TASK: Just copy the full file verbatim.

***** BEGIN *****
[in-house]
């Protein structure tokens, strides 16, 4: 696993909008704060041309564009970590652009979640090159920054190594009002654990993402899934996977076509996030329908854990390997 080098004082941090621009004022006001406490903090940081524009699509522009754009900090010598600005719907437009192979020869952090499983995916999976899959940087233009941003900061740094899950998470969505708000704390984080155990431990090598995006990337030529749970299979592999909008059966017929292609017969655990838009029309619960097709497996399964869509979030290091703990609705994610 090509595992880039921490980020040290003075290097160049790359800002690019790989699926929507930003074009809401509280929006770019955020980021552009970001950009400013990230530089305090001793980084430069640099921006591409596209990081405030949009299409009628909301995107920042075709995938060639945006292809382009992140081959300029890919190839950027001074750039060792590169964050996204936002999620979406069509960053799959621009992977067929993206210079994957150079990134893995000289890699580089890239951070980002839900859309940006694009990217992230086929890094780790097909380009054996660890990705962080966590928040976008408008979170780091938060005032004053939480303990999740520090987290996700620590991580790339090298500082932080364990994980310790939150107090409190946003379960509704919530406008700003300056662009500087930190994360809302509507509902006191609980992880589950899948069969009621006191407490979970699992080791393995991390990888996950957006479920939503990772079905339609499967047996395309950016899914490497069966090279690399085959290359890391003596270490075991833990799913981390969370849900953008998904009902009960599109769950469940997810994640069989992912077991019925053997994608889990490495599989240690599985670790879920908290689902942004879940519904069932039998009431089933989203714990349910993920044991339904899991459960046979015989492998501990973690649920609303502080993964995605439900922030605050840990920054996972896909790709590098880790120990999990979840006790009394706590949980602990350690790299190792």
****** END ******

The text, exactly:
[in-house]
């Protein structure tokens, strides 16, 4: 696993909008704060041309564009970590652009979640090159920054190594009002654990993402899934996977076509996030329908854990390997 080098004082941090621009004022006001406490903090940081524009699509522009754009900090010598600005719907437009192979020869952090499983995916999976899959940087233009941003900061740094899950998470969505708000704390984080155990431990090598995006990337030529749970299979592999909008059966017929292609017969655990838009029309619960097709497996399964869509979030290091703990609705994610 090509595992880039921490980020040290003075290097160049790359800002690019790989699926929507930003074009809401509280929006770019955020980021552009970001950009400013990230530089305090001793980084430069640099921006591409596209990081405030949009299409009628909301995107920042075709995938060639945006292809382009992140081959300029890919190839950027001074750039060792590169964050996204936002999620979406069509960053799959621009992977067929993206210079994957150079990134893995000289890699580089890239951070980002839900859309940006694009990217992230086929890094780790097909380009054996660890990705962080966590928040976008408008979170780091938060005032004053939480303990999740520090987290996700620590991580790339090298500082932080364990994980310790939150107090409190946003379960509704919530406008700003300056662009500087930190994360809302509507509902006191609980992880589950899948069969009621006191407490979970699992080791393995991390990888996950957006479920939503990772079905339609499967047996395309950016899914490497069966090279690399085959290359890391003596270490075991833990799913981390969370849900953008998904009902009960599109769950469940997810994640069989992912077991019925053997994608889990490495599989240690599985670790879920908290689902942004879940519904069932039998009431089933989203714990349910993920044991339904899991459960046979015989492998501990973690649920609303502080993964995605439900922030605050840990920054996972896909790709590098880790120990999990979840006790009394706590949980602990350690790299190792």